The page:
Published for Coates' Canons on December 20, 2021.

The federal Occupational Health and Safety Administration’s (OSHA’s) vaccination-or-testing mandate (the OSHA mandate) was scheduled to take effect on January 4, 2022, but it was blocked by a federal court. But then, on Friday, December 17, 2021, a federal appeals court lifted the block.  The OSHA mandate is now (at least for the time being) back on track. For a discussion of the OSHA mandate, see here. To learn what this latest development means for North Carolina public employers, read on.


Federal OSHA does not enforce its regulations in North Carolina. Instead, the State of North Carolina has entered a “State Plan Agreement” with federal OSHA. Under the State Plan Agreement, the North Carolina Department of Labor Division of Occupational Safety and Health (NC OSH) adopts regulations (which must be at least as stringent as those issued by federal OSHA) and enforces them. North Carolina’s State Plan Agreement also provides that its occupational safety and health regulations will apply to North Carolina state and local government employers (federal OSHA applies only to private sector employers). So NC OSH will have to put into place a vaccination-or-testing mandate to match the federal one and it will apply to local government employers.


The federal OSHA mandate requires employees to receive their final vaccination doses by January 4 or be subject to testing at least once a week. Now that the appeals court has lifted the block on the mandate, federal OSHA now says that it will not issue citations for noncompliance with any requirements of the mandate before January 10 and will not issue citations for noncompliance with the mandate’s testing requirements before February 9, so long as an employer is exercising reasonable, good faith efforts to come into compliance. The business groups and affiliated organizations opposing the OSHA mandate immediately filed an appeal with the U.S. Supreme Court. The Supreme Court could block enforcement of the OSHA mandate while the appeal proceeds or it could allow OSHA to enforce the mandate until the Court decides once and for all whether OSHA has the authority to issue the mandate. It is impossible to tell what the Court will do.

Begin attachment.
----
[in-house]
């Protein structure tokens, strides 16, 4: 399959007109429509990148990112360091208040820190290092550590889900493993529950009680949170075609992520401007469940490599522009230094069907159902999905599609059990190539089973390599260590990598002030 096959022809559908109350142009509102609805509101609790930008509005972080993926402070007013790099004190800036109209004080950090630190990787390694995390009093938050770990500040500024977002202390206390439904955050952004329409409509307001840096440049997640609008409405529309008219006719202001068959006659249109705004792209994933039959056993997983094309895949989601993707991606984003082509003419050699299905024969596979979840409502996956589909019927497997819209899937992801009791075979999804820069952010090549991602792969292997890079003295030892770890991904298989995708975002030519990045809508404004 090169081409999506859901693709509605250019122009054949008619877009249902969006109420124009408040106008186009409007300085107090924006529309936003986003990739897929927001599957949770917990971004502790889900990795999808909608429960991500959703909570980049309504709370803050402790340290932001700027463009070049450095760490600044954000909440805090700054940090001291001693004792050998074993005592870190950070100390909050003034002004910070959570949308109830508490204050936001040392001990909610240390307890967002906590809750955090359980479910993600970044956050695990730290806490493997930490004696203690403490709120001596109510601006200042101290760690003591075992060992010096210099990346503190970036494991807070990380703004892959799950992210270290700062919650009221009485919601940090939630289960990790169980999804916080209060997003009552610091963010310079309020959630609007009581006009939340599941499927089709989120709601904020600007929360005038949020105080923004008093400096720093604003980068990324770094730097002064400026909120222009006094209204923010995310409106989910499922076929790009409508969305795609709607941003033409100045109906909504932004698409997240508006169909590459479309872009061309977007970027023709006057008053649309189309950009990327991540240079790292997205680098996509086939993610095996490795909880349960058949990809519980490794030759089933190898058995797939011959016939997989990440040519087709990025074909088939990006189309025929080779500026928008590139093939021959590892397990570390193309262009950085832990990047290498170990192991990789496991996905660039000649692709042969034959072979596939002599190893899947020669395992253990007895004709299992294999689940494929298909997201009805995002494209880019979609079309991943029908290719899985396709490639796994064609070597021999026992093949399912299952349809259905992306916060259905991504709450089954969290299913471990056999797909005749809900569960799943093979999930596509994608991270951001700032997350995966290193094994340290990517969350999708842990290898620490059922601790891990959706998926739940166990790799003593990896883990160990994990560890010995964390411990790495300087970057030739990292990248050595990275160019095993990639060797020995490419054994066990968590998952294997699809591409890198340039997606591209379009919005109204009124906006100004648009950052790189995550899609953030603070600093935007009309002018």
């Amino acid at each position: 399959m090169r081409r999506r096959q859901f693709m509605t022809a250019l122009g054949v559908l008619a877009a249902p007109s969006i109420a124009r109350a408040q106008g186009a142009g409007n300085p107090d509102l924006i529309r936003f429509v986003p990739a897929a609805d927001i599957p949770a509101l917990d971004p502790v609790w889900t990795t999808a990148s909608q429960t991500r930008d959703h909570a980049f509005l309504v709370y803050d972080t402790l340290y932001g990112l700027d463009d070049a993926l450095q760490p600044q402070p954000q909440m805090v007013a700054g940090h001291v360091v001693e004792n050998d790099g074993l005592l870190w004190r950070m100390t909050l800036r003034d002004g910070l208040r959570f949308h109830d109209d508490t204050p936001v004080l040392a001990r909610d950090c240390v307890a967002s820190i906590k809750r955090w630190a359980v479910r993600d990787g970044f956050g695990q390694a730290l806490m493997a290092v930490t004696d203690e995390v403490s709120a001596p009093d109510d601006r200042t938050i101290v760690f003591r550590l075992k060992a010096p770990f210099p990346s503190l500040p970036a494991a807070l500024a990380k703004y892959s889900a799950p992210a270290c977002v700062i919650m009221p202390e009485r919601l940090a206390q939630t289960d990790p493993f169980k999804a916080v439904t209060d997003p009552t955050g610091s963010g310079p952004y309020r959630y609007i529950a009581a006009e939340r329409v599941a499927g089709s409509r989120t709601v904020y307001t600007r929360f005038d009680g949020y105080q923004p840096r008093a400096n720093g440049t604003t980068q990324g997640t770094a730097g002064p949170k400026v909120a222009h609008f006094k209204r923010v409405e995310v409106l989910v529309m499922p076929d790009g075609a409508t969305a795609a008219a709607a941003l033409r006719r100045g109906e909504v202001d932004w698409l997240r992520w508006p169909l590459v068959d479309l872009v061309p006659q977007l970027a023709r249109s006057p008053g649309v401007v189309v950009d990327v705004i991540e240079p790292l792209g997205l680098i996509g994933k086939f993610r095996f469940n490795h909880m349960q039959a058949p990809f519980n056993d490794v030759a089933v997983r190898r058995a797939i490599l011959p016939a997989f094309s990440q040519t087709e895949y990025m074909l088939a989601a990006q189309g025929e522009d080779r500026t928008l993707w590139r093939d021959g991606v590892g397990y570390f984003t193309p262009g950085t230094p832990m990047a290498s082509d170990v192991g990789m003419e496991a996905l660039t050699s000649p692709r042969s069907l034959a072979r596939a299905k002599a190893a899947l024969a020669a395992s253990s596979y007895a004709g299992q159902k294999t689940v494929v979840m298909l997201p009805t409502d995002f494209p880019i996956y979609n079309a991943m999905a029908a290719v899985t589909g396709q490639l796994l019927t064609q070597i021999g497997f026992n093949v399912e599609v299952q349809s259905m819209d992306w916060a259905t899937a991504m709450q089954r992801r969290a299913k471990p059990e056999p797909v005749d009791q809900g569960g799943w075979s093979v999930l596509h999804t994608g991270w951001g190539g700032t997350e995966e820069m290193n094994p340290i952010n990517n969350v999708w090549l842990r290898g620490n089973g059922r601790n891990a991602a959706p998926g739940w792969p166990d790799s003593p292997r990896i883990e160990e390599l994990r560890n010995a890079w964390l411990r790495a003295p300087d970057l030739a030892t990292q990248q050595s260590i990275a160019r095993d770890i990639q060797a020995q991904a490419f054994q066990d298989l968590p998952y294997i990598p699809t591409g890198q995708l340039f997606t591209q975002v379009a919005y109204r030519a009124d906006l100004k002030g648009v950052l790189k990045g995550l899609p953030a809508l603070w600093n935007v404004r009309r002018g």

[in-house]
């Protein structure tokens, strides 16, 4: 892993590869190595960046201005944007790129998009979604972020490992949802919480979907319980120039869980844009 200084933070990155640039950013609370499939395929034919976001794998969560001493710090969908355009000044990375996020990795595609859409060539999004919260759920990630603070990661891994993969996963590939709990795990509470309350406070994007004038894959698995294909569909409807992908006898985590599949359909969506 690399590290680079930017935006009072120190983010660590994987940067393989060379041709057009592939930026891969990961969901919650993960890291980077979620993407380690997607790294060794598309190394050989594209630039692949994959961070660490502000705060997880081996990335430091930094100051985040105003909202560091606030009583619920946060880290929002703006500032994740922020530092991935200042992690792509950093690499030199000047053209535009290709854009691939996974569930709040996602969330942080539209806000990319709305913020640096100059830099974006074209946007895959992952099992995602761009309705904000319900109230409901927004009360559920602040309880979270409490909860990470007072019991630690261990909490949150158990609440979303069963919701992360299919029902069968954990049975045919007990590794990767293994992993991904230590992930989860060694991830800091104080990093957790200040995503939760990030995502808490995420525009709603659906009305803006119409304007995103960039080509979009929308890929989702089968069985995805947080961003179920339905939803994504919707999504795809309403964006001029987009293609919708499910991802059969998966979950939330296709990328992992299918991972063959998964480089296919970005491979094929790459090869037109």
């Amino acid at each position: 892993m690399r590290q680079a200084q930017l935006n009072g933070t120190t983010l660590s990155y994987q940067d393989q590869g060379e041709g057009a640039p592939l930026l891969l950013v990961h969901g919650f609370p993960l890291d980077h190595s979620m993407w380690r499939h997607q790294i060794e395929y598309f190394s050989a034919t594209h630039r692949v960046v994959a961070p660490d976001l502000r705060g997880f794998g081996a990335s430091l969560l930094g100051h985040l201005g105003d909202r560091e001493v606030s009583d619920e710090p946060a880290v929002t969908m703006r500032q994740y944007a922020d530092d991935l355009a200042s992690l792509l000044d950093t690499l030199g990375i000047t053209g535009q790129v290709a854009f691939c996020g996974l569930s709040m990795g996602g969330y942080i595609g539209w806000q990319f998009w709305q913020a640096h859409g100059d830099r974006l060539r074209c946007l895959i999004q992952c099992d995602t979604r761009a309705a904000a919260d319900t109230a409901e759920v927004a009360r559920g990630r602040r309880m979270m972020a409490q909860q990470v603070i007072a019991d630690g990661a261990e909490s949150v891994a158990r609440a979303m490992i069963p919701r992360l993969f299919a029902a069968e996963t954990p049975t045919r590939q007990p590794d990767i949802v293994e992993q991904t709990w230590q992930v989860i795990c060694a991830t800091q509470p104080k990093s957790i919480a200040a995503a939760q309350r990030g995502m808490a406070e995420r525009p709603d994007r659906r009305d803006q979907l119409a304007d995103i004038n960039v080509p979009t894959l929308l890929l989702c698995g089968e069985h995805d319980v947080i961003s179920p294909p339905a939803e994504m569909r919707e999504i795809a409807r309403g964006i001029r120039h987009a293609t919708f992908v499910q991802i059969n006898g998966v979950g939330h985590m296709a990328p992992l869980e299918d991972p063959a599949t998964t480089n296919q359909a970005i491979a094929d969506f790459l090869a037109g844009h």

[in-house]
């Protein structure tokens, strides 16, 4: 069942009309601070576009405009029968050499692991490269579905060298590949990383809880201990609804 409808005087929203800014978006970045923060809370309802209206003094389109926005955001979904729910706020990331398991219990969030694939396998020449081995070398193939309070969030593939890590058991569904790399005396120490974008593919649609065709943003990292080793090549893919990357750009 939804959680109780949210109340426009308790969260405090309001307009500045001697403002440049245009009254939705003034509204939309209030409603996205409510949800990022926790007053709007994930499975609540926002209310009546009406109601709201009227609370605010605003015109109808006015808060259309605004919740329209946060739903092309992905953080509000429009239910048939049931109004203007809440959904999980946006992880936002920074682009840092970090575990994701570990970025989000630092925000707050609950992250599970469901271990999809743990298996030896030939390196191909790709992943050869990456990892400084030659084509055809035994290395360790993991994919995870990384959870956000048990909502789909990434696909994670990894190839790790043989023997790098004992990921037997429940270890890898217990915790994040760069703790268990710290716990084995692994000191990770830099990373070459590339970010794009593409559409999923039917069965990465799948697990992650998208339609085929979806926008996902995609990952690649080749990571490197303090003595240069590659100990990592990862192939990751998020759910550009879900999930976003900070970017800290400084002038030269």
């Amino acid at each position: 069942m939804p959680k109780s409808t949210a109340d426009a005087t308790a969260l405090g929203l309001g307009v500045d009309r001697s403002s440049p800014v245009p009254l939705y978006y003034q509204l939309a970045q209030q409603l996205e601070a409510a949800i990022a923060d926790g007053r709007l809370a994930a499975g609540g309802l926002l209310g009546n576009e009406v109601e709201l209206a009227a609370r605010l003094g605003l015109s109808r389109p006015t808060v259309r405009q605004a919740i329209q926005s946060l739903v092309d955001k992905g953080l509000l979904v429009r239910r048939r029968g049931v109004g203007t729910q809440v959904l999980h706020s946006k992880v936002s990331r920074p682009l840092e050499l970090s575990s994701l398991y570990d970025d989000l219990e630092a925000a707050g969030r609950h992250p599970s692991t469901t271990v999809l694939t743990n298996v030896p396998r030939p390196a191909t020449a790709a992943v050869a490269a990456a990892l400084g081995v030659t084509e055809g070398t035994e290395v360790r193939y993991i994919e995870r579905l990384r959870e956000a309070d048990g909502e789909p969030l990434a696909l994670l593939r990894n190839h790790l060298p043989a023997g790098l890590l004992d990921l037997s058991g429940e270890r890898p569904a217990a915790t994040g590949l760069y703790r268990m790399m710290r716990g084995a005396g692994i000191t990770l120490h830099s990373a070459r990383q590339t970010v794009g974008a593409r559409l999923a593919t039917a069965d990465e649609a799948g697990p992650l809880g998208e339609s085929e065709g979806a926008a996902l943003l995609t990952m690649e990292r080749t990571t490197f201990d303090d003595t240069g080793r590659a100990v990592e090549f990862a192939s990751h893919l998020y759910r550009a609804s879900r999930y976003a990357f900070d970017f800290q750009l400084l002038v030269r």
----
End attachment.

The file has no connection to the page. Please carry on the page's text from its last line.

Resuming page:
But in any case, federal OSHA’s compliance dates do not apply to North Carolina employers.

Because in North Carolina OSHA regulations are not directly enforced by the federal government, the February 9 vaccination-or-testing deadline likely will not apply here.  Under the State Plan Agreement, NC OSH must issue its regulations approximately 30 days after federal OSHA regulations are published. The nationwide order blocking enforcement of the federal OSHA mandate was issued before NC OSH had a chance to issue its own regulations.  They are still in the works.

NC OSH has posted the following notice on its website:  NCDOL will review this new rule and determine the appropriate actions to take in North Carolina. The NCDOL website will be updated when any decisions are made.